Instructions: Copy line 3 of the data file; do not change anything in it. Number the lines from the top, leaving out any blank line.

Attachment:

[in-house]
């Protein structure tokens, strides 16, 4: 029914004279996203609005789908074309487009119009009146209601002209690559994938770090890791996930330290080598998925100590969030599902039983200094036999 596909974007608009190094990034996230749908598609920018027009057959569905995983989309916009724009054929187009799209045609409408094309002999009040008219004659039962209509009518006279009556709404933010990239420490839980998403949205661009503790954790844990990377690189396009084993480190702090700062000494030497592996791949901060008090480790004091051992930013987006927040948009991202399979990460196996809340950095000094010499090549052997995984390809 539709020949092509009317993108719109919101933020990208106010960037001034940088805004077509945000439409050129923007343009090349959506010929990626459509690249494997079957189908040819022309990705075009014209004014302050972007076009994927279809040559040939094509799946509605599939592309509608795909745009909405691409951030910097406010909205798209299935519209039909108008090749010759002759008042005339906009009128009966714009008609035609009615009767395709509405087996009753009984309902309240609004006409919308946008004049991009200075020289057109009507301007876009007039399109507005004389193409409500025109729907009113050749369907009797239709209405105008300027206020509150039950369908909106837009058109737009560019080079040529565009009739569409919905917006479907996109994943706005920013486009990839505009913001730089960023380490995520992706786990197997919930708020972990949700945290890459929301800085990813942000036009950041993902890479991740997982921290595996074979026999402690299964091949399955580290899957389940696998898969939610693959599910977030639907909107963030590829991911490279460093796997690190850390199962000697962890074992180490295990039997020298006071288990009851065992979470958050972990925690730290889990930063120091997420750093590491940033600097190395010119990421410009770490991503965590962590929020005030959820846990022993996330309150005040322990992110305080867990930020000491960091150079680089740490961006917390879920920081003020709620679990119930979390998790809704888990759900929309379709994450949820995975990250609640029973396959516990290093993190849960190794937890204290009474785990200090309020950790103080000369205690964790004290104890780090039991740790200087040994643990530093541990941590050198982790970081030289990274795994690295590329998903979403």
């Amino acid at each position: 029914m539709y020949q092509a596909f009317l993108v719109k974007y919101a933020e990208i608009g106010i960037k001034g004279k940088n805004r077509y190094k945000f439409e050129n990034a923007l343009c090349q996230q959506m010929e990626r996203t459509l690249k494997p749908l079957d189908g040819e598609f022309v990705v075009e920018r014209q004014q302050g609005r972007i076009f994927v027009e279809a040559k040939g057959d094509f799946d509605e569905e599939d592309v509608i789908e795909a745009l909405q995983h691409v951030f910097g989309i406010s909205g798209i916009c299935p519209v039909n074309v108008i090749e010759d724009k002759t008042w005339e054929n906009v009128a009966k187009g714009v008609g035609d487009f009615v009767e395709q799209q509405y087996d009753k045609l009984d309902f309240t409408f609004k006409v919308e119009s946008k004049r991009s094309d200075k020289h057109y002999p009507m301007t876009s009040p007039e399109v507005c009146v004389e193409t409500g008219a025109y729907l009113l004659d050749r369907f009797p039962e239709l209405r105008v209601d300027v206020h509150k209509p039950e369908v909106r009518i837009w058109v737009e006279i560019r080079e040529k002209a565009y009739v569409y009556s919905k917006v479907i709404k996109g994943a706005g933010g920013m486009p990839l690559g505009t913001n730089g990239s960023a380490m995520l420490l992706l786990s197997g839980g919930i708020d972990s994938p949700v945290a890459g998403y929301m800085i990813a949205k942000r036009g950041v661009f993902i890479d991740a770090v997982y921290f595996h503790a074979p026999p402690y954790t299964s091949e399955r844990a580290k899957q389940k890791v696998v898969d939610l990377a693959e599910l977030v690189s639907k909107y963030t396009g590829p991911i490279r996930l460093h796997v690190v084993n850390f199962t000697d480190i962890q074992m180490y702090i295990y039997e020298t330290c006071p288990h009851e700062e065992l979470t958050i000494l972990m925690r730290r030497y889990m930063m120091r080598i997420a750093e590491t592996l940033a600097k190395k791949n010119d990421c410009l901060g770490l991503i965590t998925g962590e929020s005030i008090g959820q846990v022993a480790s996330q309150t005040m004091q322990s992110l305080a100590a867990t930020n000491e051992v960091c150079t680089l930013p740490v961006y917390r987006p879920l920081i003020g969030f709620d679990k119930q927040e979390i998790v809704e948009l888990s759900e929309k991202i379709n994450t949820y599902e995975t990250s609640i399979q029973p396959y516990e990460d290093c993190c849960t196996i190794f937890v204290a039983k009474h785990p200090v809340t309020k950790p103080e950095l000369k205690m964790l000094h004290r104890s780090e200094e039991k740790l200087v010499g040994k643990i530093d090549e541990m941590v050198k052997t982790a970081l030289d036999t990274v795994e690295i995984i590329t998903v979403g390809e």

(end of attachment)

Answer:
């Amino acid at each position: 029914m539709y020949q092509a596909f009317l993108v719109k974007y919101a933020e990208i608009g106010i960037k001034g004279k940088n805004r077509y190094k945000f439409e050129n990034a923007l343009c090349q996230q959506m010929e990626r996203t459509l690249k494997p749908l079957d189908g040819e598609f022309v990705v075009e920018r014209q004014q302050g609005r972007i076009f994927v027009e279809a040559k040939g057959d094509f799946d509605e569905e599939d592309v509608i789908e795909a745009l909405q995983h691409v951030f910097g989309i406010s909205g798209i916009c299935p519209v039909n074309v108008i090749e010759d724009k002759t008042w005339e054929n906009v009128a009966k187009g714009v008609g035609d487009f009615v009767e395709q799209q509405y087996d009753k045609l009984d309902f309240t409408f609004k006409v919308e119009s946008k004049r991009s094309d200075k020289h057109y002999p009507m301007t876009s009040p007039e399109v507005c009146v004389e193409t409500g008219a025109y729907l009113l004659d050749r369907f009797p039962e239709l209405r105008v209601d300027v206020h509150k209509p039950e369908v909106r009518i837009w058109v737009e006279i560019r080079e040529k002209a565009y009739v569409y009556s919905k917006v479907i709404k996109g994943a706005g933010g920013m486009p990839l690559g505009t913001n730089g990239s960023a380490m995520l420490l992706l786990s197997g839980g919930i708020d972990s994938p949700v945290a890459g998403y929301m800085i990813a949205k942000r036009g950041v661009f993902i890479d991740a770090v997982y921290f595996h503790a074979p026999p402690y954790t299964s091949e399955r844990a580290k899957q389940k890791v696998v898969d939610l990377a693959e599910l977030v690189s639907k909107y963030t396009g590829p991911i490279r996930l460093h796997v690190v084993n850390f199962t000697d480190i962890q074992m180490y702090i295990y039997e020298t330290c006071p288990h009851e700062e065992l979470t958050i000494l972990m925690r730290r030497y889990m930063m120091r080598i997420a750093e590491t592996l940033a600097k190395k791949n010119d990421c410009l901060g770490l991503i965590t998925g962590e929020s005030i008090g959820q846990v022993a480790s996330q309150t005040m004091q322990s992110l305080a100590a867990t930020n000491e051992v960091c150079t680089l930013p740490v961006y917390r987006p879920l920081i003020g969030f709620d679990k119930q927040e979390i998790v809704e948009l888990s759900e929309k991202i379709n994450t949820y599902e995975t990250s609640i399979q029973p396959y516990e990460d290093c993190c849960t196996i190794f937890v204290a039983k009474h785990p200090v809340t309020k950790p103080e950095l000369k205690m964790l000094h004290r104890s780090e200094e039991k740790l200087v010499g040994k643990i530093d090549e541990m941590v050198k052997t982790a970081l030289d036999t990274v795994e690295i995984i590329t998903v979403g390809e």